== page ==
Lacks Bite [by James Wenley]
Mancub tells the familiar story of teenager’s rite of passage from adolescence to manhood. Paul (Ryan Dulieu) traverses the terrain of teachers, parents, his first girlfriend, and school sport. There is one major complication: Paul begins to take on the characteristics of different animals, and eventually believes he can turn into animals at will.
Scottish playwright Douglas Maxwell’s script debuted at the Soho Theatre in London in 2005, adapted from the book Flight of the Cassowary by John LeVert. It has been tooled towards an Auckland setting for its Basement production.*
Dulieu is onstage for the play’s entirety; for this teenager, the play’s universe certainly revolves around him. He’s a charismatic guide to the inside of his troubled head, revealing a mix of neurosis, hormonal confusion, and a philosopher’s mind, credibly delivered by Dulieu. Perhaps betraying the play’s book origins, the script is heavily told through Paul’s first person narrative of the events, people and feelings in his life. When sensorially connected, he is a formidable force that we pay attention to, especially when his character is allowed the rare opportunity to stop speaking and communicate physically.
Paul is called a sloth, a pig and a parasite by his parents within the first minute. After reading a (children’s) book on animals, he begins to notice animal traits in himself and others. The trend continues at school, learning we have more in common with animals than we do opposite. “What animal am I?” he ponders.
Sweet As! [by Sharu Delilkan]
I thoroughly enjoyed tonight’s performances of Short + Sweet which is in stark contrast to my review of Week 1.
Varied, funny, clever, poignant and sweet in equal proportions the performers complemented each other creating a great mix of thought provoking dialogue.
In case you haven’t seen Short + Sweet before, it is the biggest little play festival in the world - produces hundreds of the best 10-minute plays from across the globe each year and 2012 marks the third year in a row that the festival has taken place in Auckland.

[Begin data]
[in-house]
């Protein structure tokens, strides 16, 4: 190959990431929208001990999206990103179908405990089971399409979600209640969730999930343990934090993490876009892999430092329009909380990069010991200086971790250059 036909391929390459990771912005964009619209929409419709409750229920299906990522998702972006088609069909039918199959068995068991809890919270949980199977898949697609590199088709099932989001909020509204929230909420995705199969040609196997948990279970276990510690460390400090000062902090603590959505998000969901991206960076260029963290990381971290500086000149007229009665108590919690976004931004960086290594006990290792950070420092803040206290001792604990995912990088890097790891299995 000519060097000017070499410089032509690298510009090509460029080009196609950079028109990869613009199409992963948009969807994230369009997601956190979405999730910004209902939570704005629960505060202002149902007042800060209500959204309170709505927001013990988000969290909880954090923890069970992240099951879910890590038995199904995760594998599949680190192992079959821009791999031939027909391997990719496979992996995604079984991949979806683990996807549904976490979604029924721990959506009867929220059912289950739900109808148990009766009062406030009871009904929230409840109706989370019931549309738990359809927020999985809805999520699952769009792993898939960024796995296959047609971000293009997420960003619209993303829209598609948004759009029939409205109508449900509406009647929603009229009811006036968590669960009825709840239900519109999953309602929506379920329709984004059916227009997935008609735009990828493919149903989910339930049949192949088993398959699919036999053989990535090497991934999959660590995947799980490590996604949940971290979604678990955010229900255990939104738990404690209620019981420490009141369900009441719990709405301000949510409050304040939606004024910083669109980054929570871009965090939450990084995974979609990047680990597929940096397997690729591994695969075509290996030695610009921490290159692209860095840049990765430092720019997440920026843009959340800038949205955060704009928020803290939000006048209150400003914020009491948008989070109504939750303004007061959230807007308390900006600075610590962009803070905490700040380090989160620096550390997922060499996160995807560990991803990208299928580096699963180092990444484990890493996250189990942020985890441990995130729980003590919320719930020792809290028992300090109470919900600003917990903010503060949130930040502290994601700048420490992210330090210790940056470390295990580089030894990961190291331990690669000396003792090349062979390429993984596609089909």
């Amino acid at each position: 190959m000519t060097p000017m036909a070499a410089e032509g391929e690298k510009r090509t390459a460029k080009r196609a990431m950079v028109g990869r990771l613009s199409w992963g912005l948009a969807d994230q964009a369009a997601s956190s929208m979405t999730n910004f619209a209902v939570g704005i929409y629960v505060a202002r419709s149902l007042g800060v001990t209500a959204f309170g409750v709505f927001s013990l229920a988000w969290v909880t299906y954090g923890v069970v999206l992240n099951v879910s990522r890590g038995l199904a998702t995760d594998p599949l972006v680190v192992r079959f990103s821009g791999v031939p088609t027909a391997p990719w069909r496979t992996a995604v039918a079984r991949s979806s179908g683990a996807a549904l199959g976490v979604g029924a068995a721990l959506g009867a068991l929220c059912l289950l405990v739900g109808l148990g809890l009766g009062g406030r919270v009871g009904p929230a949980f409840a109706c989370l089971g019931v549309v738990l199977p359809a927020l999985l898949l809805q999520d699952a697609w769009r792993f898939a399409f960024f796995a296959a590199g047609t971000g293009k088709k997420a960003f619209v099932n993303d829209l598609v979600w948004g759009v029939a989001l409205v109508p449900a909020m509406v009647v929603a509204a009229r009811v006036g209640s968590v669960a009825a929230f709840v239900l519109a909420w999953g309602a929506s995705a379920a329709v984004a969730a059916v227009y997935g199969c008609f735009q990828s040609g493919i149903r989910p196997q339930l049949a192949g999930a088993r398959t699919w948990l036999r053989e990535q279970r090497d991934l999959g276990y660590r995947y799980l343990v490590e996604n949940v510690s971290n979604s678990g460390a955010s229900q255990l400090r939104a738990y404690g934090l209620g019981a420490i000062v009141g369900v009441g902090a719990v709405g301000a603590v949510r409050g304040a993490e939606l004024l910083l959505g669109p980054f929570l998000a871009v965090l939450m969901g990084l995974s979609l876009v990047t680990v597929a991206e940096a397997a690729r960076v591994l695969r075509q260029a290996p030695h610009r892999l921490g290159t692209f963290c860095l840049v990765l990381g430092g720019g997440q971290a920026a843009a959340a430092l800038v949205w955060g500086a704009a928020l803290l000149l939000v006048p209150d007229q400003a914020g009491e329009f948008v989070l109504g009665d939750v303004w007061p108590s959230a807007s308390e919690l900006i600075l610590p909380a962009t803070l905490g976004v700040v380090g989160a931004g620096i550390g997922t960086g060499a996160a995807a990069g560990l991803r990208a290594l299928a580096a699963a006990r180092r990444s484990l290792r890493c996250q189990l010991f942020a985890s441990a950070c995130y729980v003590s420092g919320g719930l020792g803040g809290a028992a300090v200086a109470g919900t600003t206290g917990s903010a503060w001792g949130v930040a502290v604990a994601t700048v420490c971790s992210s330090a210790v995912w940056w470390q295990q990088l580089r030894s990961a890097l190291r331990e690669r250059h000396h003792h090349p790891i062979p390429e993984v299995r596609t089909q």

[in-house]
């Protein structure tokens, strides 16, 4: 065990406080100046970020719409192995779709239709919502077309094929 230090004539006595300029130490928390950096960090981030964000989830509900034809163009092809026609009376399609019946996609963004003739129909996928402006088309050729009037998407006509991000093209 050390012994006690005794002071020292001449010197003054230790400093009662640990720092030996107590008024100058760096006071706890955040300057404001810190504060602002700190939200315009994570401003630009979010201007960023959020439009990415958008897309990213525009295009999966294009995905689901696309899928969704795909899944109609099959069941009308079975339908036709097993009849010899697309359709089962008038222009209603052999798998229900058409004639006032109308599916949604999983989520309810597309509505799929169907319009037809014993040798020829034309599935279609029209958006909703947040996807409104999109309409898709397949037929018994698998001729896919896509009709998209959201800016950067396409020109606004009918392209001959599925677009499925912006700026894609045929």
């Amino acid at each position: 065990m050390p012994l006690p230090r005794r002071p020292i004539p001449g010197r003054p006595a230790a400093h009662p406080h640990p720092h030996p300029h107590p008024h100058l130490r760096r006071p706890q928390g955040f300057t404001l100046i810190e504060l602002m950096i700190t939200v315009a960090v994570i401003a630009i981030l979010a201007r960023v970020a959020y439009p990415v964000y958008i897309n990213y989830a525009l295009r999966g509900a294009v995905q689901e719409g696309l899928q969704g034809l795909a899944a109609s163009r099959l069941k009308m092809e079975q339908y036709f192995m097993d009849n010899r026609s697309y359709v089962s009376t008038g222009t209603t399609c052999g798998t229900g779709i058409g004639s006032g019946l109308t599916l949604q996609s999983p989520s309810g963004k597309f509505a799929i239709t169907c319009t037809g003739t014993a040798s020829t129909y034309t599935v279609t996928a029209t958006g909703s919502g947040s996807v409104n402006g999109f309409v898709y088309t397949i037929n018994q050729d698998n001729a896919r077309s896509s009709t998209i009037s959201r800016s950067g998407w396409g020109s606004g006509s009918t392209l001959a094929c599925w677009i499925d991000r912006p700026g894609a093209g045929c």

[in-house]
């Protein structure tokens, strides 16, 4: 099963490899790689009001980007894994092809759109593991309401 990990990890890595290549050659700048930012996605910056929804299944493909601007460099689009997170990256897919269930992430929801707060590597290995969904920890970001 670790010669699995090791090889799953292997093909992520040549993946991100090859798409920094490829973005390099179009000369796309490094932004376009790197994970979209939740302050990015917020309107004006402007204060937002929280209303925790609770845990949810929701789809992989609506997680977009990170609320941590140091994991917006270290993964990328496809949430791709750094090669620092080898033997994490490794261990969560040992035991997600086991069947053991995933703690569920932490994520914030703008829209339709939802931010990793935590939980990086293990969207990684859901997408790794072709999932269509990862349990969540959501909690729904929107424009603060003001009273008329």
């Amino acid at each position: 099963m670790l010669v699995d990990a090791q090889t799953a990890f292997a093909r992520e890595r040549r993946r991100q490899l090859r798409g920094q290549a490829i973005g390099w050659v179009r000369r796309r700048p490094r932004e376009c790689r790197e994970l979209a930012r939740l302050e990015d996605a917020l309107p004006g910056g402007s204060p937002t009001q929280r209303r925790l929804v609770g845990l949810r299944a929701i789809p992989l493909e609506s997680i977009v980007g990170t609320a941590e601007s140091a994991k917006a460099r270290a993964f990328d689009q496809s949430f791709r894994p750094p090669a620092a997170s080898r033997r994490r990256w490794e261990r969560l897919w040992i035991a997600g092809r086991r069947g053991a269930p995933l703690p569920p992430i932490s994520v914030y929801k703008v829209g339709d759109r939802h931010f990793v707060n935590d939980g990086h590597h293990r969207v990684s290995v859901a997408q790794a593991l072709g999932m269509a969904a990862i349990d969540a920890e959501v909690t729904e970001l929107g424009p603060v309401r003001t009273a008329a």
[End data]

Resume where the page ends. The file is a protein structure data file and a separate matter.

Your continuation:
Week 2 of the three-week festival staged 9 new productions, over two and a bit hours including a short interval.
With so much talent on display it’s difficult to pick a winner (even though that was our task at the end), but A Different Client has to be given its due as the script of the night. What looked like it was gonna be a standard examination of bigotry, class, homophobia and the generation gap, turned into an incredibly kindly and humane twist that was both unexpected and refreshing. Its message is still haunting me – the hallmark of a good script. In a similar vein, Boys’ Outing also turns the tables somewhat, with great performances from Graham Candy and Ryan Dulieu.
If this is a kid’s show, consider me a big one! [by James Wenley]
Outfit Theatre Company have turned their devising smarts on Lewis Carol’s Alice in Wonderland story. I’ve never been to one of Outfit’s School Holiday shows, so was very curious to see how their upstart (and often dark) style would translate for children.
As we enter TAPAC it sounds like some unruly kids haven’t yet learnt their audience etiquette. But wait, no, that’s the Outfit ensemble, decked in school uniforms, and acting anarchic on the thrust stage. With all the busy-ness in this preshow I don’t know what the kids watching made of it, but I enjoyed the bits I could make out. The show begins with a school class prologue (each kid corresponding to a different Wonderland character, ala Wizard of Oz) where poor Alice gets bullied (“Dreamer, dreamer, you like Justin Bieber!”). The meanest bully (Ema Barton) gets her gang to steal Alice’s cat Dinah, and says she is going to eat her for dinner. She meets a talking white rabbit, who leads her down a rabbit role, and Alice finds herself in a strange Wonderland….
Teen angst on overdrive [by James Wenley]
Pity the British teenager. There’s something about the British school system that has seen it spawn more than its fair share of films, television and plays eviscerating the subject. Alan Bennett’s thoughtful The History Boys, which Punk Rock has been compared to, took a fairly noble approach to student’s studying their final exam. Punk Rock by Simon Stephens is something else entirely. While presenting as a familiar story of a group of grammar school sixth formers studying for their A levels, it explodes into a punishing indictment on the horrors of high school and the teenage wasteland.
School uniforms don’t stop Punk Rock’s characters from expressing their identities – it’s all how you wear your blazer. Opening loud to a suitably raucous punk song, a recognisable assortment of archetypes parade around the stage. There’s the tightly buttoned nerd, the suggestive hottie, the sloppily dressed bully, and the guy so cool he gets away with wearing a non-regulation jacket. Within seconds, the nerd’s pants have been pulled down and carted offstage. Ah, so that’s how it’s going to be.